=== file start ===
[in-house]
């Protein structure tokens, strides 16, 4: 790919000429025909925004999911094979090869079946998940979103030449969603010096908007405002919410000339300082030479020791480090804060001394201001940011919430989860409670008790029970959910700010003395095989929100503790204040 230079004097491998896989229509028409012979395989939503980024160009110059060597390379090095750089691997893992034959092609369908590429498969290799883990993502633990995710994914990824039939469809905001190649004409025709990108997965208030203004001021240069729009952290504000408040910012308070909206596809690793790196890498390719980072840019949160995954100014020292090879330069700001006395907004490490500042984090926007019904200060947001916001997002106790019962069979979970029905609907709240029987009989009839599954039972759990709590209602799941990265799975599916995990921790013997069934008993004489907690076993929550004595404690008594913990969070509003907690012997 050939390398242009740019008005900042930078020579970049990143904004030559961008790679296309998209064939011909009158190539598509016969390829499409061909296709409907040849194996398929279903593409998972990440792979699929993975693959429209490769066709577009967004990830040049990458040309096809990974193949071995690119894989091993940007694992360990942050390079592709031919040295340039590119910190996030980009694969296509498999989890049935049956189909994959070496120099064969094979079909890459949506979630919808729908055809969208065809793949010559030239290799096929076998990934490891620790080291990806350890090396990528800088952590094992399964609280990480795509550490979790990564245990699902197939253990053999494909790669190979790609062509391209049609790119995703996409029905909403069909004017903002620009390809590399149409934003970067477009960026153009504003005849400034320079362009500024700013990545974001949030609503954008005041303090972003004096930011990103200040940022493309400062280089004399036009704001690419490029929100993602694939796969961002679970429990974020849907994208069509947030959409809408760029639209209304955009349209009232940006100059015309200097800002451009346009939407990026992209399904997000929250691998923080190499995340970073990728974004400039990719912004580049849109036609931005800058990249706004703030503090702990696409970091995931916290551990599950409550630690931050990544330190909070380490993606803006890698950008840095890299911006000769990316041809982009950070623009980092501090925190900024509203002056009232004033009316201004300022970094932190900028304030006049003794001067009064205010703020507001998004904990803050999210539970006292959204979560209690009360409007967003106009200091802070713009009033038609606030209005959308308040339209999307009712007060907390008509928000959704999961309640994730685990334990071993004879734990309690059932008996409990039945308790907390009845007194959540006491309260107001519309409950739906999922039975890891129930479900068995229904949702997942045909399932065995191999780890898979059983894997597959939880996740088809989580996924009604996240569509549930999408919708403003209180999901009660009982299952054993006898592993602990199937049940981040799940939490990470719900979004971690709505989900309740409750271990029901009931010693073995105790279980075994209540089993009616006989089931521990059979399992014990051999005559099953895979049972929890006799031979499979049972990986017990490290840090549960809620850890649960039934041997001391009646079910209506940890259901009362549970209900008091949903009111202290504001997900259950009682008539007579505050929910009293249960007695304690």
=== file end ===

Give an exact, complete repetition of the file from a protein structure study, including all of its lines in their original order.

[in-house]
């Protein structure tokens, strides 16, 4: 790919000429025909925004999911094979090869079946998940979103030449969603010096908007405002919410000339300082030479020791480090804060001394201001940011919430989860409670008790029970959910700010003395095989929100503790204040 230079004097491998896989229509028409012979395989939503980024160009110059060597390379090095750089691997893992034959092609369908590429498969290799883990993502633990995710994914990824039939469809905001190649004409025709990108997965208030203004001021240069729009952290504000408040910012308070909206596809690793790196890498390719980072840019949160995954100014020292090879330069700001006395907004490490500042984090926007019904200060947001916001997002106790019962069979979970029905609907709240029987009989009839599954039972759990709590209602799941990265799975599916995990921790013997069934008993004489907690076993929550004595404690008594913990969070509003907690012997 050939390398242009740019008005900042930078020579970049990143904004030559961008790679296309998209064939011909009158190539598509016969390829499409061909296709409907040849194996398929279903593409998972990440792979699929993975693959429209490769066709577009967004990830040049990458040309096809990974193949071995690119894989091993940007694992360990942050390079592709031919040295340039590119910190996030980009694969296509498999989890049935049956189909994959070496120099064969094979079909890459949506979630919808729908055809969208065809793949010559030239290799096929076998990934490891620790080291990806350890090396990528800088952590094992399964609280990480795509550490979790990564245990699902197939253990053999494909790669190979790609062509391209049609790119995703996409029905909403069909004017903002620009390809590399149409934003970067477009960026153009504003005849400034320079362009500024700013990545974001949030609503954008005041303090972003004096930011990103200040940022493309400062280089004399036009704001690419490029929100993602694939796969961002679970429990974020849907994208069509947030959409809408760029639209209304955009349209009232940006100059015309200097800002451009346009939407990026992209399904997000929250691998923080190499995340970073990728974004400039990719912004580049849109036609931005800058990249706004703030503090702990696409970091995931916290551990599950409550630690931050990544330190909070380490993606803006890698950008840095890299911006000769990316041809982009950070623009980092501090925190900024509203002056009232004033009316201004300022970094932190900028304030006049003794001067009064205010703020507001998004904990803050999210539970006292959204979560209690009360409007967003106009200091802070713009009033038609606030209005959308308040339209999307009712007060907390008509928000959704999961309640994730685990334990071993004879734990309690059932008996409990039945308790907390009845007194959540006491309260107001519309409950739906999922039975890891129930479900068995229904949702997942045909399932065995191999780890898979059983894997597959939880996740088809989580996924009604996240569509549930999408919708403003209180999901009660009982299952054993006898592993602990199937049940981040799940939490990470719900979004971690709505989900309740409750271990029901009931010693073995105790279980075994209540089993009616006989089931521990059979399992014990051999005559099953895979049972929890006799031979499979049972990986017990490290840090549960809620850890649960039934041997001391009646079910209506940890259901009362549970209900008091949903009111202290504001997900259950009682008539007579505050929910009293249960007695304690």